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Last Updated: Friday, 10 September, 2004, 03:03 GMT 04:03 UK
NHL set for shutdown

NHL team owners and players representatives have failed to agree a deal over a new bargaining agreement, meaning the season is unlikley to start as scheduled.

The NHL Players Association presented owners with a plan to replace the existing deal during a four-hour meeting on Thursday, but it was rejected.

"We are extremely disappointed with what the union presented," said NHL executive vice president Bill Daly.

"The union has simply repackaged its original unacceptable and ineffective proposal from 15 months ago and even watered it down."

NHLPA president Trevor Linden said: "We believe that our four-point proposal is the best available way to reach a fair agreement with the league.

"The actual percentages and benchmarks within our proposal would be subject to negotiation, at whatever time the league actually comes forward to negotiate with us."

The NHL's existing Collective Bargaining Agreement (CBA) expires at midnight on 14 September, with the regular season due to begin on 13 October.

If no new agreement is in place by September 15, owners have indicated they will lock out the players until their demands are met.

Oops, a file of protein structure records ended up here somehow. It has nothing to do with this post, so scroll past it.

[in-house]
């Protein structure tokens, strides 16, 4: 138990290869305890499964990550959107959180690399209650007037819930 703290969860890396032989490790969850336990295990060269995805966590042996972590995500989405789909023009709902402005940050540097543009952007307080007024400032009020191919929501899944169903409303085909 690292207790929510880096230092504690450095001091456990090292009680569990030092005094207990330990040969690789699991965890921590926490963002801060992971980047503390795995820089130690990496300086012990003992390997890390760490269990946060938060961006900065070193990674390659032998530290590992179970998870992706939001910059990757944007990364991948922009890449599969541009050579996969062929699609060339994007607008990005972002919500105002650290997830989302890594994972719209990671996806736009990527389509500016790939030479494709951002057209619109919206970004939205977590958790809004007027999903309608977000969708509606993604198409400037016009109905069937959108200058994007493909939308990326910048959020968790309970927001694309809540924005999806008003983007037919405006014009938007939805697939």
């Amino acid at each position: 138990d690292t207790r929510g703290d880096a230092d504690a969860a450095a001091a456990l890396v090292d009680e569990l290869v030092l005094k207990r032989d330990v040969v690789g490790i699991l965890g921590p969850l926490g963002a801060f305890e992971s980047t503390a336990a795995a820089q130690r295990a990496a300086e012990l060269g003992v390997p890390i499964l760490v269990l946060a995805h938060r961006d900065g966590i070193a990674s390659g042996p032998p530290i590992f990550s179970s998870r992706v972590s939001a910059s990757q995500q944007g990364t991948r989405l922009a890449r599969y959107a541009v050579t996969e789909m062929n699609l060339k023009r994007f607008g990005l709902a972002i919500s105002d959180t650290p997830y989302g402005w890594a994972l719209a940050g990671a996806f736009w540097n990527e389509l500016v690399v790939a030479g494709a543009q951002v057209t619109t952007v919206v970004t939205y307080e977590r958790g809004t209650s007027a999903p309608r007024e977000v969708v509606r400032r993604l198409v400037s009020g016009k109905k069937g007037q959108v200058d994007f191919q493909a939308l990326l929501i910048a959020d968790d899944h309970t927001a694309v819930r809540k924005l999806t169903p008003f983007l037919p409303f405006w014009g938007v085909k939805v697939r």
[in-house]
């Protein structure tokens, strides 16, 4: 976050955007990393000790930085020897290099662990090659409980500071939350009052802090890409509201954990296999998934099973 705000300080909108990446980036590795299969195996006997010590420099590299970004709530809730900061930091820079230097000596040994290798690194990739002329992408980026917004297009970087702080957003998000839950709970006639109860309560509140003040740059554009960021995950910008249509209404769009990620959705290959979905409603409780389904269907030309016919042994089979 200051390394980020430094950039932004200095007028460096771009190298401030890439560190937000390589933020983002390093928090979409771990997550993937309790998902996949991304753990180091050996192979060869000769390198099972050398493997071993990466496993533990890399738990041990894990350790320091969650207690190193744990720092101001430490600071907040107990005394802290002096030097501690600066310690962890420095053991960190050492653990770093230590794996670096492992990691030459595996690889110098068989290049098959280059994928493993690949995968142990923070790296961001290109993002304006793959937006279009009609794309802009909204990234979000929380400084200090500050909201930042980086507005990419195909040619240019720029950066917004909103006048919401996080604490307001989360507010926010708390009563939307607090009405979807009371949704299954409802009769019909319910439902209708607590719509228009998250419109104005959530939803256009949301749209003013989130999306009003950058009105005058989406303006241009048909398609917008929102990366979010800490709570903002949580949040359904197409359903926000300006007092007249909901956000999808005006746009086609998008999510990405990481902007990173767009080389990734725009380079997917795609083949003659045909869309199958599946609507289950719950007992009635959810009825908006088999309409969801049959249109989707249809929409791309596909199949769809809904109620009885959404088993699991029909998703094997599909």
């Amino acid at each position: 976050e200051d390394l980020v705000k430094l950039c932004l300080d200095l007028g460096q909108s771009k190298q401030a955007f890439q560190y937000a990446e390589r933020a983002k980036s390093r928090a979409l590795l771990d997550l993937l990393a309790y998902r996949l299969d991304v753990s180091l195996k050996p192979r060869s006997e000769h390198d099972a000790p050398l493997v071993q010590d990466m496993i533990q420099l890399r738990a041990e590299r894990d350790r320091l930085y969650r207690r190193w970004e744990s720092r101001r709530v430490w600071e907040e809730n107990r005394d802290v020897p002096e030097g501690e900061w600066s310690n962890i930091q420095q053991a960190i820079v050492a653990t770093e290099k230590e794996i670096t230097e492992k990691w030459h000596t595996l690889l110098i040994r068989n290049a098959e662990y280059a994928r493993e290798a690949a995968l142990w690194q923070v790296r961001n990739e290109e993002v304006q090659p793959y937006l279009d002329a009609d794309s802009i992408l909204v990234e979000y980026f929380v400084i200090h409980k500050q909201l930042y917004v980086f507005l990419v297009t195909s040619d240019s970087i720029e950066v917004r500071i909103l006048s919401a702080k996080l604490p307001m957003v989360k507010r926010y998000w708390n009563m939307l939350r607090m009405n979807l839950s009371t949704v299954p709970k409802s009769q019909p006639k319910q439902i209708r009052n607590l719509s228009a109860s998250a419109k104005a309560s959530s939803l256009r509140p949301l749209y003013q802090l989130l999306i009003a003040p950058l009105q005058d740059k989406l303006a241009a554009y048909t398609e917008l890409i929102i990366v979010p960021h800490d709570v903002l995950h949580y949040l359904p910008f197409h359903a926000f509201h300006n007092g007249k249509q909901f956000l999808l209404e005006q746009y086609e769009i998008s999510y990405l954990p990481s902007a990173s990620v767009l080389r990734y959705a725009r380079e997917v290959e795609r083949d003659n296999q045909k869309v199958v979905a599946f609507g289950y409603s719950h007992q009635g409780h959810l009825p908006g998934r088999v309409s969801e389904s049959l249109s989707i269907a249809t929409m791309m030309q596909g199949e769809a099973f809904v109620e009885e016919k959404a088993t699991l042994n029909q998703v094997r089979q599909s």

Three days of intensive talks in Montreal last week ended in apparent deadlock, leaving little hope the league can avoid what would be its second stoppage in 10 years.

Facing mounting losses that an NHL-commissioned audit claims totalled nearly $300m in 2002-03, owners are demanding that 'cost certainty' be built into any new agreement.

Proposals rejected

Players maintain this is nothing more than a bid to implement a salary cap, which they have vowed never to accept.

The league says that more than 70% of revenue generated by clubs goes on player salaries, a far higher percentage than North America's other major professional sports.

Owners put forward six proposals to the players on 25 July but all were rejected by the union as a form of salary cap.

The league in turn has dismissed an NHLPA proposal that incorporated a luxury tax (an NHL-imposed tax on player salaries above a certain threshold) and revenue sharing.

The NHL also rejected an offer by the union for a one-off five percent reduction in salaries.





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SEE ALSO
NHL lock-out looms
26 Aug 04  |  US Sport
Strike threatens new season
05 Aug 04  |  US Sport


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